"Virulent" organised fraud in the tax credit system is the result of illicit access to government payroll records, the UK's Revenue chief has said.
Job Centre staff have been among the victims of the fraud
HM Revenue & Customs executive director David Varney told MPs as many as 13,000 civil servants' personal information had been stolen.
He was appearing before the House of Commons Public Accounts Committee.
HMRC was forced to close the tax credit system's online portal on 1 December following abuse by organised crime.
The credits are intended to supplement the income of families and those on low incomes.
But as the BBC News website reported in October, organised gangs saw the system as "low-hanging fruit" - a low-risk, high-reward form of volume fraud.
Criminals made multiple online applications using false and stolen identities, and took advantage of limited checking of online applications.
But they also used the identities of Department of Work and Pensions civil servants - extracted, BBC News understands, from payroll records from the 2003-4 financial year.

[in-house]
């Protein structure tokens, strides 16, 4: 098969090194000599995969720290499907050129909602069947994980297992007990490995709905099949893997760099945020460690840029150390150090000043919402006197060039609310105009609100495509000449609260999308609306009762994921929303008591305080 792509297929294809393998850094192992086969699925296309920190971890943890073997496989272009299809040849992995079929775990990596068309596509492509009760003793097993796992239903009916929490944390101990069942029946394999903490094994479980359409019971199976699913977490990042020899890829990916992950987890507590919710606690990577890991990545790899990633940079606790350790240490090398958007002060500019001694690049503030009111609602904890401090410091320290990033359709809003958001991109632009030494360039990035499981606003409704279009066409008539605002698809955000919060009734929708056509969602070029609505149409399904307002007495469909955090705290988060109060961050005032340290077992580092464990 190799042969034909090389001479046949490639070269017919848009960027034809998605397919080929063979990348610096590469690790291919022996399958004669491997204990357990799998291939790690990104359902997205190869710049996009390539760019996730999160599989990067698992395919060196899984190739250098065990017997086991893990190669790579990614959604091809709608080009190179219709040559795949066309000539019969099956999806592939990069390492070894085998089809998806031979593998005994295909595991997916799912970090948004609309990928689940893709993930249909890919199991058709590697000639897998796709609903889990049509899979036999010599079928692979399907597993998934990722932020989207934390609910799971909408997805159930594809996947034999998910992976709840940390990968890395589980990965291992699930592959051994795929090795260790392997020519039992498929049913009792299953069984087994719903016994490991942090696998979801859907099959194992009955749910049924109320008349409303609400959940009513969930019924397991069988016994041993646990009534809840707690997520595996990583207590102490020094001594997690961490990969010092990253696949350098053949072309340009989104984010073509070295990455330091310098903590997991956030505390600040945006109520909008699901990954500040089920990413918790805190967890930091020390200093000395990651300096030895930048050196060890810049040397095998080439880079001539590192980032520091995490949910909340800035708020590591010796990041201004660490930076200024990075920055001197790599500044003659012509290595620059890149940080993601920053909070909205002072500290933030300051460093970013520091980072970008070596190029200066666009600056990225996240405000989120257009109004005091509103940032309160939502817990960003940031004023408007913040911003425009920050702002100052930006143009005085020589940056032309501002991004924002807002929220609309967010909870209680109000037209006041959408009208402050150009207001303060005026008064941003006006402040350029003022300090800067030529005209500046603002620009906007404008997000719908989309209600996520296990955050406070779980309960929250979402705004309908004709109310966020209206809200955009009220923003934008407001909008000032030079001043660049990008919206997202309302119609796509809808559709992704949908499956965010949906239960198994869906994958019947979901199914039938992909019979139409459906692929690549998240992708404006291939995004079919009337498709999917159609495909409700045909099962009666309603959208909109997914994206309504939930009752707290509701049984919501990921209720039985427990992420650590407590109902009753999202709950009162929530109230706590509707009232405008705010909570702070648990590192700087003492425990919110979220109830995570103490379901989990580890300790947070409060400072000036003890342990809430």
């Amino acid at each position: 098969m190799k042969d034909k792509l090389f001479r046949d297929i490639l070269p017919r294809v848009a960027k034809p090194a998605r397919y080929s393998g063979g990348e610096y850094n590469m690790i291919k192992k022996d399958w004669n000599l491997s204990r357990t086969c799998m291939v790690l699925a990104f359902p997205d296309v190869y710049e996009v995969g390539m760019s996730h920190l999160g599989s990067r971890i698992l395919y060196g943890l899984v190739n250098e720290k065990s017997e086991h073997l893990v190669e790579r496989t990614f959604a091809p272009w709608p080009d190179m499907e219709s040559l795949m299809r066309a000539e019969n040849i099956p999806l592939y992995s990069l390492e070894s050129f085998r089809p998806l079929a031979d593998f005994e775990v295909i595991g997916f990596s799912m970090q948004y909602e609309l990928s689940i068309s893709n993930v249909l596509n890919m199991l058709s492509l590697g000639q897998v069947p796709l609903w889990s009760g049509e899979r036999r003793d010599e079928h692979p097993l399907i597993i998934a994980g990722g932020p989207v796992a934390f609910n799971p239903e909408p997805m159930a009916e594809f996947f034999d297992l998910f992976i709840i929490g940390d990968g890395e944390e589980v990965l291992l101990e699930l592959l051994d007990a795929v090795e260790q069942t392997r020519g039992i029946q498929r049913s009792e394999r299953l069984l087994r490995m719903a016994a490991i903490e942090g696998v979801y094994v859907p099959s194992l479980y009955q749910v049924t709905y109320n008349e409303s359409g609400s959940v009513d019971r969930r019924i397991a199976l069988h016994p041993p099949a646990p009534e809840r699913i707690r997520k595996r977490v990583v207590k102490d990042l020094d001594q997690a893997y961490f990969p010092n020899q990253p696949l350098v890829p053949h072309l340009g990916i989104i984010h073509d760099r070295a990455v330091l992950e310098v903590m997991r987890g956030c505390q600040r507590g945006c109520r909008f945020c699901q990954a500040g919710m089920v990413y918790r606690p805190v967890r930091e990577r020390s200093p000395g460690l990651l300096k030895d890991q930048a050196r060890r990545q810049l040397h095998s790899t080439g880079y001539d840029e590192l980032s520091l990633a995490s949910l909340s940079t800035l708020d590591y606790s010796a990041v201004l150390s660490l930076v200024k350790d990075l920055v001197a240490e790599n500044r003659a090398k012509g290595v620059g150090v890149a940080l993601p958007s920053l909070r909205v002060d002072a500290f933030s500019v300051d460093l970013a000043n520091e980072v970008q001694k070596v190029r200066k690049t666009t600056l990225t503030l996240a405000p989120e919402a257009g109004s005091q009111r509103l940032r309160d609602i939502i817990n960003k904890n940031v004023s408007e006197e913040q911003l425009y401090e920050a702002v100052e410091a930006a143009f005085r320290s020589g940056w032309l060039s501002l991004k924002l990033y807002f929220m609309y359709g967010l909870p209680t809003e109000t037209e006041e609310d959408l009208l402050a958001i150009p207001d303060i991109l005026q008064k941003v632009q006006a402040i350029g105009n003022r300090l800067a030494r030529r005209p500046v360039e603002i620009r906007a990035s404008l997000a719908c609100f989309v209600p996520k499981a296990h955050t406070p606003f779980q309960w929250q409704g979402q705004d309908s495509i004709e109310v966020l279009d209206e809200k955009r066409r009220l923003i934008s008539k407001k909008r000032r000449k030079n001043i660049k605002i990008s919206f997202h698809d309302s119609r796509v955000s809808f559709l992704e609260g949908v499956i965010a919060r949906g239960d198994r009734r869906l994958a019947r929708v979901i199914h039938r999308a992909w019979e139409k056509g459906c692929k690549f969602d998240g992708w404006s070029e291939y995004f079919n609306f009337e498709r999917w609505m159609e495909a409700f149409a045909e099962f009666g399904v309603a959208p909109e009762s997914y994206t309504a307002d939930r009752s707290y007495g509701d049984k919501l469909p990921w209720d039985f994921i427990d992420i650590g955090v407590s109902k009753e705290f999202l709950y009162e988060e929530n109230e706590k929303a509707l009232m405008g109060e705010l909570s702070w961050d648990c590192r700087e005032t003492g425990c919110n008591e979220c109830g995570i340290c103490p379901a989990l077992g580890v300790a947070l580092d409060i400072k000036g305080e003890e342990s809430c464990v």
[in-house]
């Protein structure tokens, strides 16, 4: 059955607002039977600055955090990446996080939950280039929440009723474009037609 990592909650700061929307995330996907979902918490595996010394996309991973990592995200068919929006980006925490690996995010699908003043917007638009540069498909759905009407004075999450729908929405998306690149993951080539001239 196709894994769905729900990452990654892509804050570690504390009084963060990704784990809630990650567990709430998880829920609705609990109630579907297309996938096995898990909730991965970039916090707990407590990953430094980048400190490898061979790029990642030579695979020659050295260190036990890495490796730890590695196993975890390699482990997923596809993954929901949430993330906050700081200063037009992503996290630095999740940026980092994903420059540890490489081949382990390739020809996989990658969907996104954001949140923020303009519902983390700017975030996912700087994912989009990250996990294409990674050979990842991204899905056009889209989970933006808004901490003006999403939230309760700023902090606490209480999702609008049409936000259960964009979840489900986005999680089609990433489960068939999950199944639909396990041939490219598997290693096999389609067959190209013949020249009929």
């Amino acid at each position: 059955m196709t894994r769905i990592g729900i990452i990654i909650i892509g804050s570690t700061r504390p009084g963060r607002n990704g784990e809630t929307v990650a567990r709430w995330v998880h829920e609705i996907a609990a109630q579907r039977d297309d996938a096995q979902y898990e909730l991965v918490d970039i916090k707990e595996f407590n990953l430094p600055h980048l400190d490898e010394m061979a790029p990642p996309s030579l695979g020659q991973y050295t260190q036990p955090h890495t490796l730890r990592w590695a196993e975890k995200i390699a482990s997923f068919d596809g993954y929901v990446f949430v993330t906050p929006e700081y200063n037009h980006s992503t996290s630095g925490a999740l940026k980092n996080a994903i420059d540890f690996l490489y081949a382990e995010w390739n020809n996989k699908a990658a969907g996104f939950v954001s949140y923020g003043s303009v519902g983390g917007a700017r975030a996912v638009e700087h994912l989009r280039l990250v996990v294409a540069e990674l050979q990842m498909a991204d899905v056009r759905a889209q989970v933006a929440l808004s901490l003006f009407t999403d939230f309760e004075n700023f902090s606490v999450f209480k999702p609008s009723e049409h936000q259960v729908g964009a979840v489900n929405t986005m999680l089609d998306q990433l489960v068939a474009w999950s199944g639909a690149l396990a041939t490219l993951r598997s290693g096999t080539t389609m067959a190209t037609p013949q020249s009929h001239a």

It remains unclear how the data were leaked, although fraud specialists believe abuse by insiders - rather than external electronic hacking - is the most likely scenario.
Mr Varney acknowledged the data leak to MPs, describing the extent of the assault as "really virulent".
"The number, to the best of our knowledge, is 13,000 because a particular list was stolen or passed over," he said.
When asked whether there might be other lists in the wrong hands, he answered: "Yes."
The losses identified to date amount to £15m, Mr Varney said, although many experts believe that accounts only for positively investigated cases - and Mr Varney acknowledged that HMRC was "still at a very early stage of knowing what the extent of this fraud is".